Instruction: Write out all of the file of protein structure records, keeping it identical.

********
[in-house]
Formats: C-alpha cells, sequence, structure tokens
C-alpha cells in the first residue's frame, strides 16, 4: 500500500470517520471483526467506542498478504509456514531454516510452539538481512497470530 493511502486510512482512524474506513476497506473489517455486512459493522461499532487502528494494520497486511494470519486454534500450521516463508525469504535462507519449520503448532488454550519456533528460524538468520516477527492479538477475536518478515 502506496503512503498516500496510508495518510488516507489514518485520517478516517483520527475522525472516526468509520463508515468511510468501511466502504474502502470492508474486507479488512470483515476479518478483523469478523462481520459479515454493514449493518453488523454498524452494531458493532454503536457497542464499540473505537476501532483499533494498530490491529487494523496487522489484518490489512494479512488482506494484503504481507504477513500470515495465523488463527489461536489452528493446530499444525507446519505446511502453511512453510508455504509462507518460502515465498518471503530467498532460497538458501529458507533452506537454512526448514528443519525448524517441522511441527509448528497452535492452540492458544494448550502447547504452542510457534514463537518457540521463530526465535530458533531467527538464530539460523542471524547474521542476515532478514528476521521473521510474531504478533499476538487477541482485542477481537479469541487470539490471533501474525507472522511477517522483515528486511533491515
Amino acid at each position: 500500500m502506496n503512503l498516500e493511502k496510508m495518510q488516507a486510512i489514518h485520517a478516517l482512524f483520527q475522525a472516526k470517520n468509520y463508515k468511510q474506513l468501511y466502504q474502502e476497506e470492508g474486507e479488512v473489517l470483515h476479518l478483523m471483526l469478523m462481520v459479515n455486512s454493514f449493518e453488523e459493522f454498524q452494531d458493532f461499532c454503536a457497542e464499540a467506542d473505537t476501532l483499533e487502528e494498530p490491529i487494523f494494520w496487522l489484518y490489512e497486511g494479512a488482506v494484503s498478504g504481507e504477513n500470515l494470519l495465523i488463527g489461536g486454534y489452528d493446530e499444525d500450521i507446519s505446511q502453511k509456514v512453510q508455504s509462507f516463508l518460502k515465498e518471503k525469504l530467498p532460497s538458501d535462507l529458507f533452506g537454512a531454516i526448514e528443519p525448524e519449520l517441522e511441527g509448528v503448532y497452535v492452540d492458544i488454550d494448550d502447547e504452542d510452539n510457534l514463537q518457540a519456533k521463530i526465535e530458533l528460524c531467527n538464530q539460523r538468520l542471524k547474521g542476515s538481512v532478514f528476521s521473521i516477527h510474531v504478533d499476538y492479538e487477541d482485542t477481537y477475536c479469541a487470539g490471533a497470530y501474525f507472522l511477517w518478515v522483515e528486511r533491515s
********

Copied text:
[in-house]
Formats: C-alpha cells, sequence, structure tokens
C-alpha cells in the first residue's frame, strides 16, 4: 500500500470517520471483526467506542498478504509456514531454516510452539538481512497470530 493511502486510512482512524474506513476497506473489517455486512459493522461499532487502528494494520497486511494470519486454534500450521516463508525469504535462507519449520503448532488454550519456533528460524538468520516477527492479538477475536518478515 502506496503512503498516500496510508495518510488516507489514518485520517478516517483520527475522525472516526468509520463508515468511510468501511466502504474502502470492508474486507479488512470483515476479518478483523469478523462481520459479515454493514449493518453488523454498524452494531458493532454503536457497542464499540473505537476501532483499533494498530490491529487494523496487522489484518490489512494479512488482506494484503504481507504477513500470515495465523488463527489461536489452528493446530499444525507446519505446511502453511512453510508455504509462507518460502515465498518471503530467498532460497538458501529458507533452506537454512526448514528443519525448524517441522511441527509448528497452535492452540492458544494448550502447547504452542510457534514463537518457540521463530526465535530458533531467527538464530539460523542471524547474521542476515532478514528476521521473521510474531504478533499476538487477541482485542477481537479469541487470539490471533501474525507472522511477517522483515528486511533491515
Amino acid at each position: 500500500m502506496n503512503l498516500e493511502k496510508m495518510q488516507a486510512i489514518h485520517a478516517l482512524f483520527q475522525a472516526k470517520n468509520y463508515k468511510q474506513l468501511y466502504q474502502e476497506e470492508g474486507e479488512v473489517l470483515h476479518l478483523m471483526l469478523m462481520v459479515n455486512s454493514f449493518e453488523e459493522f454498524q452494531d458493532f461499532c454503536a457497542e464499540a467506542d473505537t476501532l483499533e487502528e494498530p490491529i487494523f494494520w496487522l489484518y490489512e497486511g494479512a488482506v494484503s498478504g504481507e504477513n500470515l494470519l495465523i488463527g489461536g486454534y489452528d493446530e499444525d500450521i507446519s505446511q502453511k509456514v512453510q508455504s509462507f516463508l518460502k515465498e518471503k525469504l530467498p532460497s538458501d535462507l529458507f533452506g537454512a531454516i526448514e528443519p525448524e519449520l517441522e511441527g509448528v503448532y497452535v492452540d492458544i488454550d494448550d502447547e504452542d510452539n510457534l514463537q518457540a519456533k521463530i526465535e530458533l528460524c531467527n538464530q539460523r538468520l542471524k547474521g542476515s538481512v532478514f528476521s521473521i516477527h510474531v504478533d499476538y492479538e487477541d482485542t477481537y477475536c479469541a487470539g490471533a497470530y501474525f507472522l511477517w518478515v522483515e528486511r533491515s